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Boomer Date Night: The Good, The Bad, The What’s This?


A Logger Burger Please

Spending time with someone you care about is one of the greatest relationship rewards.

There you are, you and your sweetheart, enjoying an evening out together.

Maybe it’s a regular thing and you’ve taken over, so this time you ask the other person what they’d like to do.

You figure it’s only one night. What could go wrong? The Bostonians.

If you remember Christopher Reeve as Superman, then you probably remember the other Superman. His name was George Reeves.

Both Reeve and Reeves knew they were more than Superman. They were actors with much more to give than leaping tall buildings and moving faster than a speeding bullet.

Only one of them was in The Bostonians. It would have been a better movie if he’d worn the cape, but 19th century Boston had other ideas.

You know a movie choice is wrong when one of the date night couple takes a knee in the lobby instead of getting creeped out watching Superman pretend he was a Mississippi lawyer named Basil Ransome.

It gets worse when they try to explain with, “I never walk out on movies. The closest was Texas Chainsaw Massacre. But The Bostonians pushed me too far. And it wasn’t because I couldn’t get over Superman, er, Christopher Reeve, in a costume drama.”

Time goes by, movies come and go, and one night it happens again.

This time it’s date night at one of Portland’s fancy theaters, the one with viewing choices from 3-D to a living room setting.

You’re slightly late to the living room theater and the only seats are the ones closest to the screen. You can’t reach out and touch it from the couch, but if you stand up you’re in everyone’s way.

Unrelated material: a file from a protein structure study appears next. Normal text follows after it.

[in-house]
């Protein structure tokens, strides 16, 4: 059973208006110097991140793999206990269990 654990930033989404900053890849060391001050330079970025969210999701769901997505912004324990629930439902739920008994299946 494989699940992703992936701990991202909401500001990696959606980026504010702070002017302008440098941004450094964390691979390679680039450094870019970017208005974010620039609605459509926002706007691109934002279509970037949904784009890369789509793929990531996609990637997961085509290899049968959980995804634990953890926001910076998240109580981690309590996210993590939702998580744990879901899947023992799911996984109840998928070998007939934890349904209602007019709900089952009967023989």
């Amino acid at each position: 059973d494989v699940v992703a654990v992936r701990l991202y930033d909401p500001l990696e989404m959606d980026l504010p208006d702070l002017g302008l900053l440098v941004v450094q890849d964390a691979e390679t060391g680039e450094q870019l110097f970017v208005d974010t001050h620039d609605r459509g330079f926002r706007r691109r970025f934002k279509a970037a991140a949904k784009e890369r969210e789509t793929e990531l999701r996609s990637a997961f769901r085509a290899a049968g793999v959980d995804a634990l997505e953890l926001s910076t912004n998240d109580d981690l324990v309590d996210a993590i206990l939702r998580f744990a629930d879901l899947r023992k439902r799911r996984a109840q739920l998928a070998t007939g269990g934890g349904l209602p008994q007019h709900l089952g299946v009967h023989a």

In this setting you order food and drinks during the previews. While you wait for dinner, the previews get more and more violent.

One of the loving couple decides they’ve made a bad choice and need to leave. The movie hasn’t even started yet and they’re bailing.

The other tries talking them down to no effect. The food is on the way. The movie hasn’t started. The car is parked three lots away and you took the stairs after dropping the other person off to get a good seat.

Nothing works. You find yourself alone in a dark room, your head resting on the same fabric strangers with lower hygiene standards have laid their’s because that’s the only way you can see the screen.

And you’re watching a movie the other person chose. It’s not The Bostonians, but the feeling is too familiar. Then the food arrives, enough for three but there’s only you.

Using the same technique you learned on airplanes, you balance a load of plates on swing-out tables and try not to spill everything.

Like a good practitioner of waste not/want not, you stuff it all down. By the time The Hunger Games: Catching Fire rolls out, you’re ready for a nap.

Afterwards, you meet your loved one in the lobby. They apologize for abandoning you on date night, then tell you about the movie they saw, the one you wanted to see.

It wasn’t The Bostonians.



About David Gillaspie
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